“When we have presented to audiences of patients, they have been very positive about the idea of having access to more information in their records, but oncologists as a group have expressed more hesitation,” Salmi said.
“With the new study, we wanted to see if we could learn more about this disconnect or where their views align,” she continued.
To explore this question, the researchers analyzed data from two online surveys of clinicians and patients at three health systems—in Boston, Seattle, and rural Pennsylvania—in which notes from clinicians across all outpatient specialties had been shared for at least 4 years.
The analysis included responses from 96 clinicians (including nearly 50 physicians) who worked in the field of oncology and from approximately 3,400 patients with cancer.
Clinicians participating in the study had written at least one note that had been opened by a patient in the year prior to the survey. The majority of patients were older than 65, white, female, had more than a high school education, and spoke English as their primary language.
Addressing Concerns among Clinicians
Patients in the analysis were much more likely than clinicians to think that open notes could have important benefits. For example, 28% of the clinicians agreed or somewhat agreed that notes could help patients be more prepared for their visits, whereas 56% of the patients with cancer viewed open notes as important for preparing.
Some of the questions in the survey addressed known concerns among clinicians, such as concerns about patients not understanding the notes, which are not written for lay readers and may include technical language.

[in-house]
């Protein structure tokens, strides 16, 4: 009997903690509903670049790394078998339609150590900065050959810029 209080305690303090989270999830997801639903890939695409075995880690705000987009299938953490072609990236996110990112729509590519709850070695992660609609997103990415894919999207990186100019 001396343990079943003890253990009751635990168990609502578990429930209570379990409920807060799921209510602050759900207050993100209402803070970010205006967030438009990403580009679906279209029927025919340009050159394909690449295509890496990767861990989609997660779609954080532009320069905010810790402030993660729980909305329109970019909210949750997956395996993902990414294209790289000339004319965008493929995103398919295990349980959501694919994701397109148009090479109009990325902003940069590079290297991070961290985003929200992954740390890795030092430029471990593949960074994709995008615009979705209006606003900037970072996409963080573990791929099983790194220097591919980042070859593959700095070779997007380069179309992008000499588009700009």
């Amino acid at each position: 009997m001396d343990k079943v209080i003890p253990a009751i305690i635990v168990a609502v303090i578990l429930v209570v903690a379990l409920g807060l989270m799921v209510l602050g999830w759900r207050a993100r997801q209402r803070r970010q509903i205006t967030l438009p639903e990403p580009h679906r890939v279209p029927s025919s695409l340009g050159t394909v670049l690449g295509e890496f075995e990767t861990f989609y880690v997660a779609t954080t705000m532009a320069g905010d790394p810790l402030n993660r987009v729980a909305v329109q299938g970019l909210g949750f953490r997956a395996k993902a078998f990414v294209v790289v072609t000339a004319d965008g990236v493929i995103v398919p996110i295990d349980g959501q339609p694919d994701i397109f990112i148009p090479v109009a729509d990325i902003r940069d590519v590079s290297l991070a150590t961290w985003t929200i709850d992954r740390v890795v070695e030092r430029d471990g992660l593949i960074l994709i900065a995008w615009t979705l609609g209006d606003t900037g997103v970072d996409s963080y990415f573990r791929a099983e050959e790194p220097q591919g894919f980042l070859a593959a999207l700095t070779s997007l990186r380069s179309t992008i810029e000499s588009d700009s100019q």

But whereas 44% of the clinicians said that patients with cancer would be confused by notes, only 4% of the patients reported feeling confused after reading their notes.
There may be legitimate concerns among clinicians about patients not understanding the notes, said Dr. Randhawa. “One solution is to write notes in plainer language. Alternatively, we need to provide patients with digital tools that make better sense of the notes,” he added.
Another common concern among clinicians has been that patients who read their notes will have questions that require time-consuming responses, said Salmi. But this concern was not borne out by the survey results. Just 23% of patients with cancer said they had contacted their doctor’s office about something in their notes in the last 12 months, and 89% of oncology clinicians reported that such contacts were infrequent (40% were never contacted, and 49% were contacted less than once per month).
Better Communication Needed
The new study addresses one part of a broader need for better communication, education, and support of patients with cancer and their caregivers, according to Dr. Randhawa.
“This is particularly important for someone who is newly diagnosed with cancer and may not fully understand—or be able to absorb—a large amount of information about their disease,” he said.
A diagnosis of cancer and treatment for the disease “is often overwhelming for patients,” Dr. Randhawa continued. “Better communication by giving patients access to their clinical notes is helpful but by itself is not sufficient.”
An additional need, Dr. Randhawa continued, is to make the cancer care patient-centered. “You have to understand the patient’s care goals and needs, which may change over time, and then use the knowledge to design a care plan,” he said.
“This requires good communication between the patient and the oncology care team and adapting the care plan based on the patient’s wishes,” he added. “It also means there should be shared decision making between the patient and provider.”
Previous research from the OpenNotes project suggests that open notes can help to strengthen the relationship between patient and clinician, according to Salmi. “We’ve found that there’s something about the offer of being transparent that increases the trust of patients in their clinicians,” she said.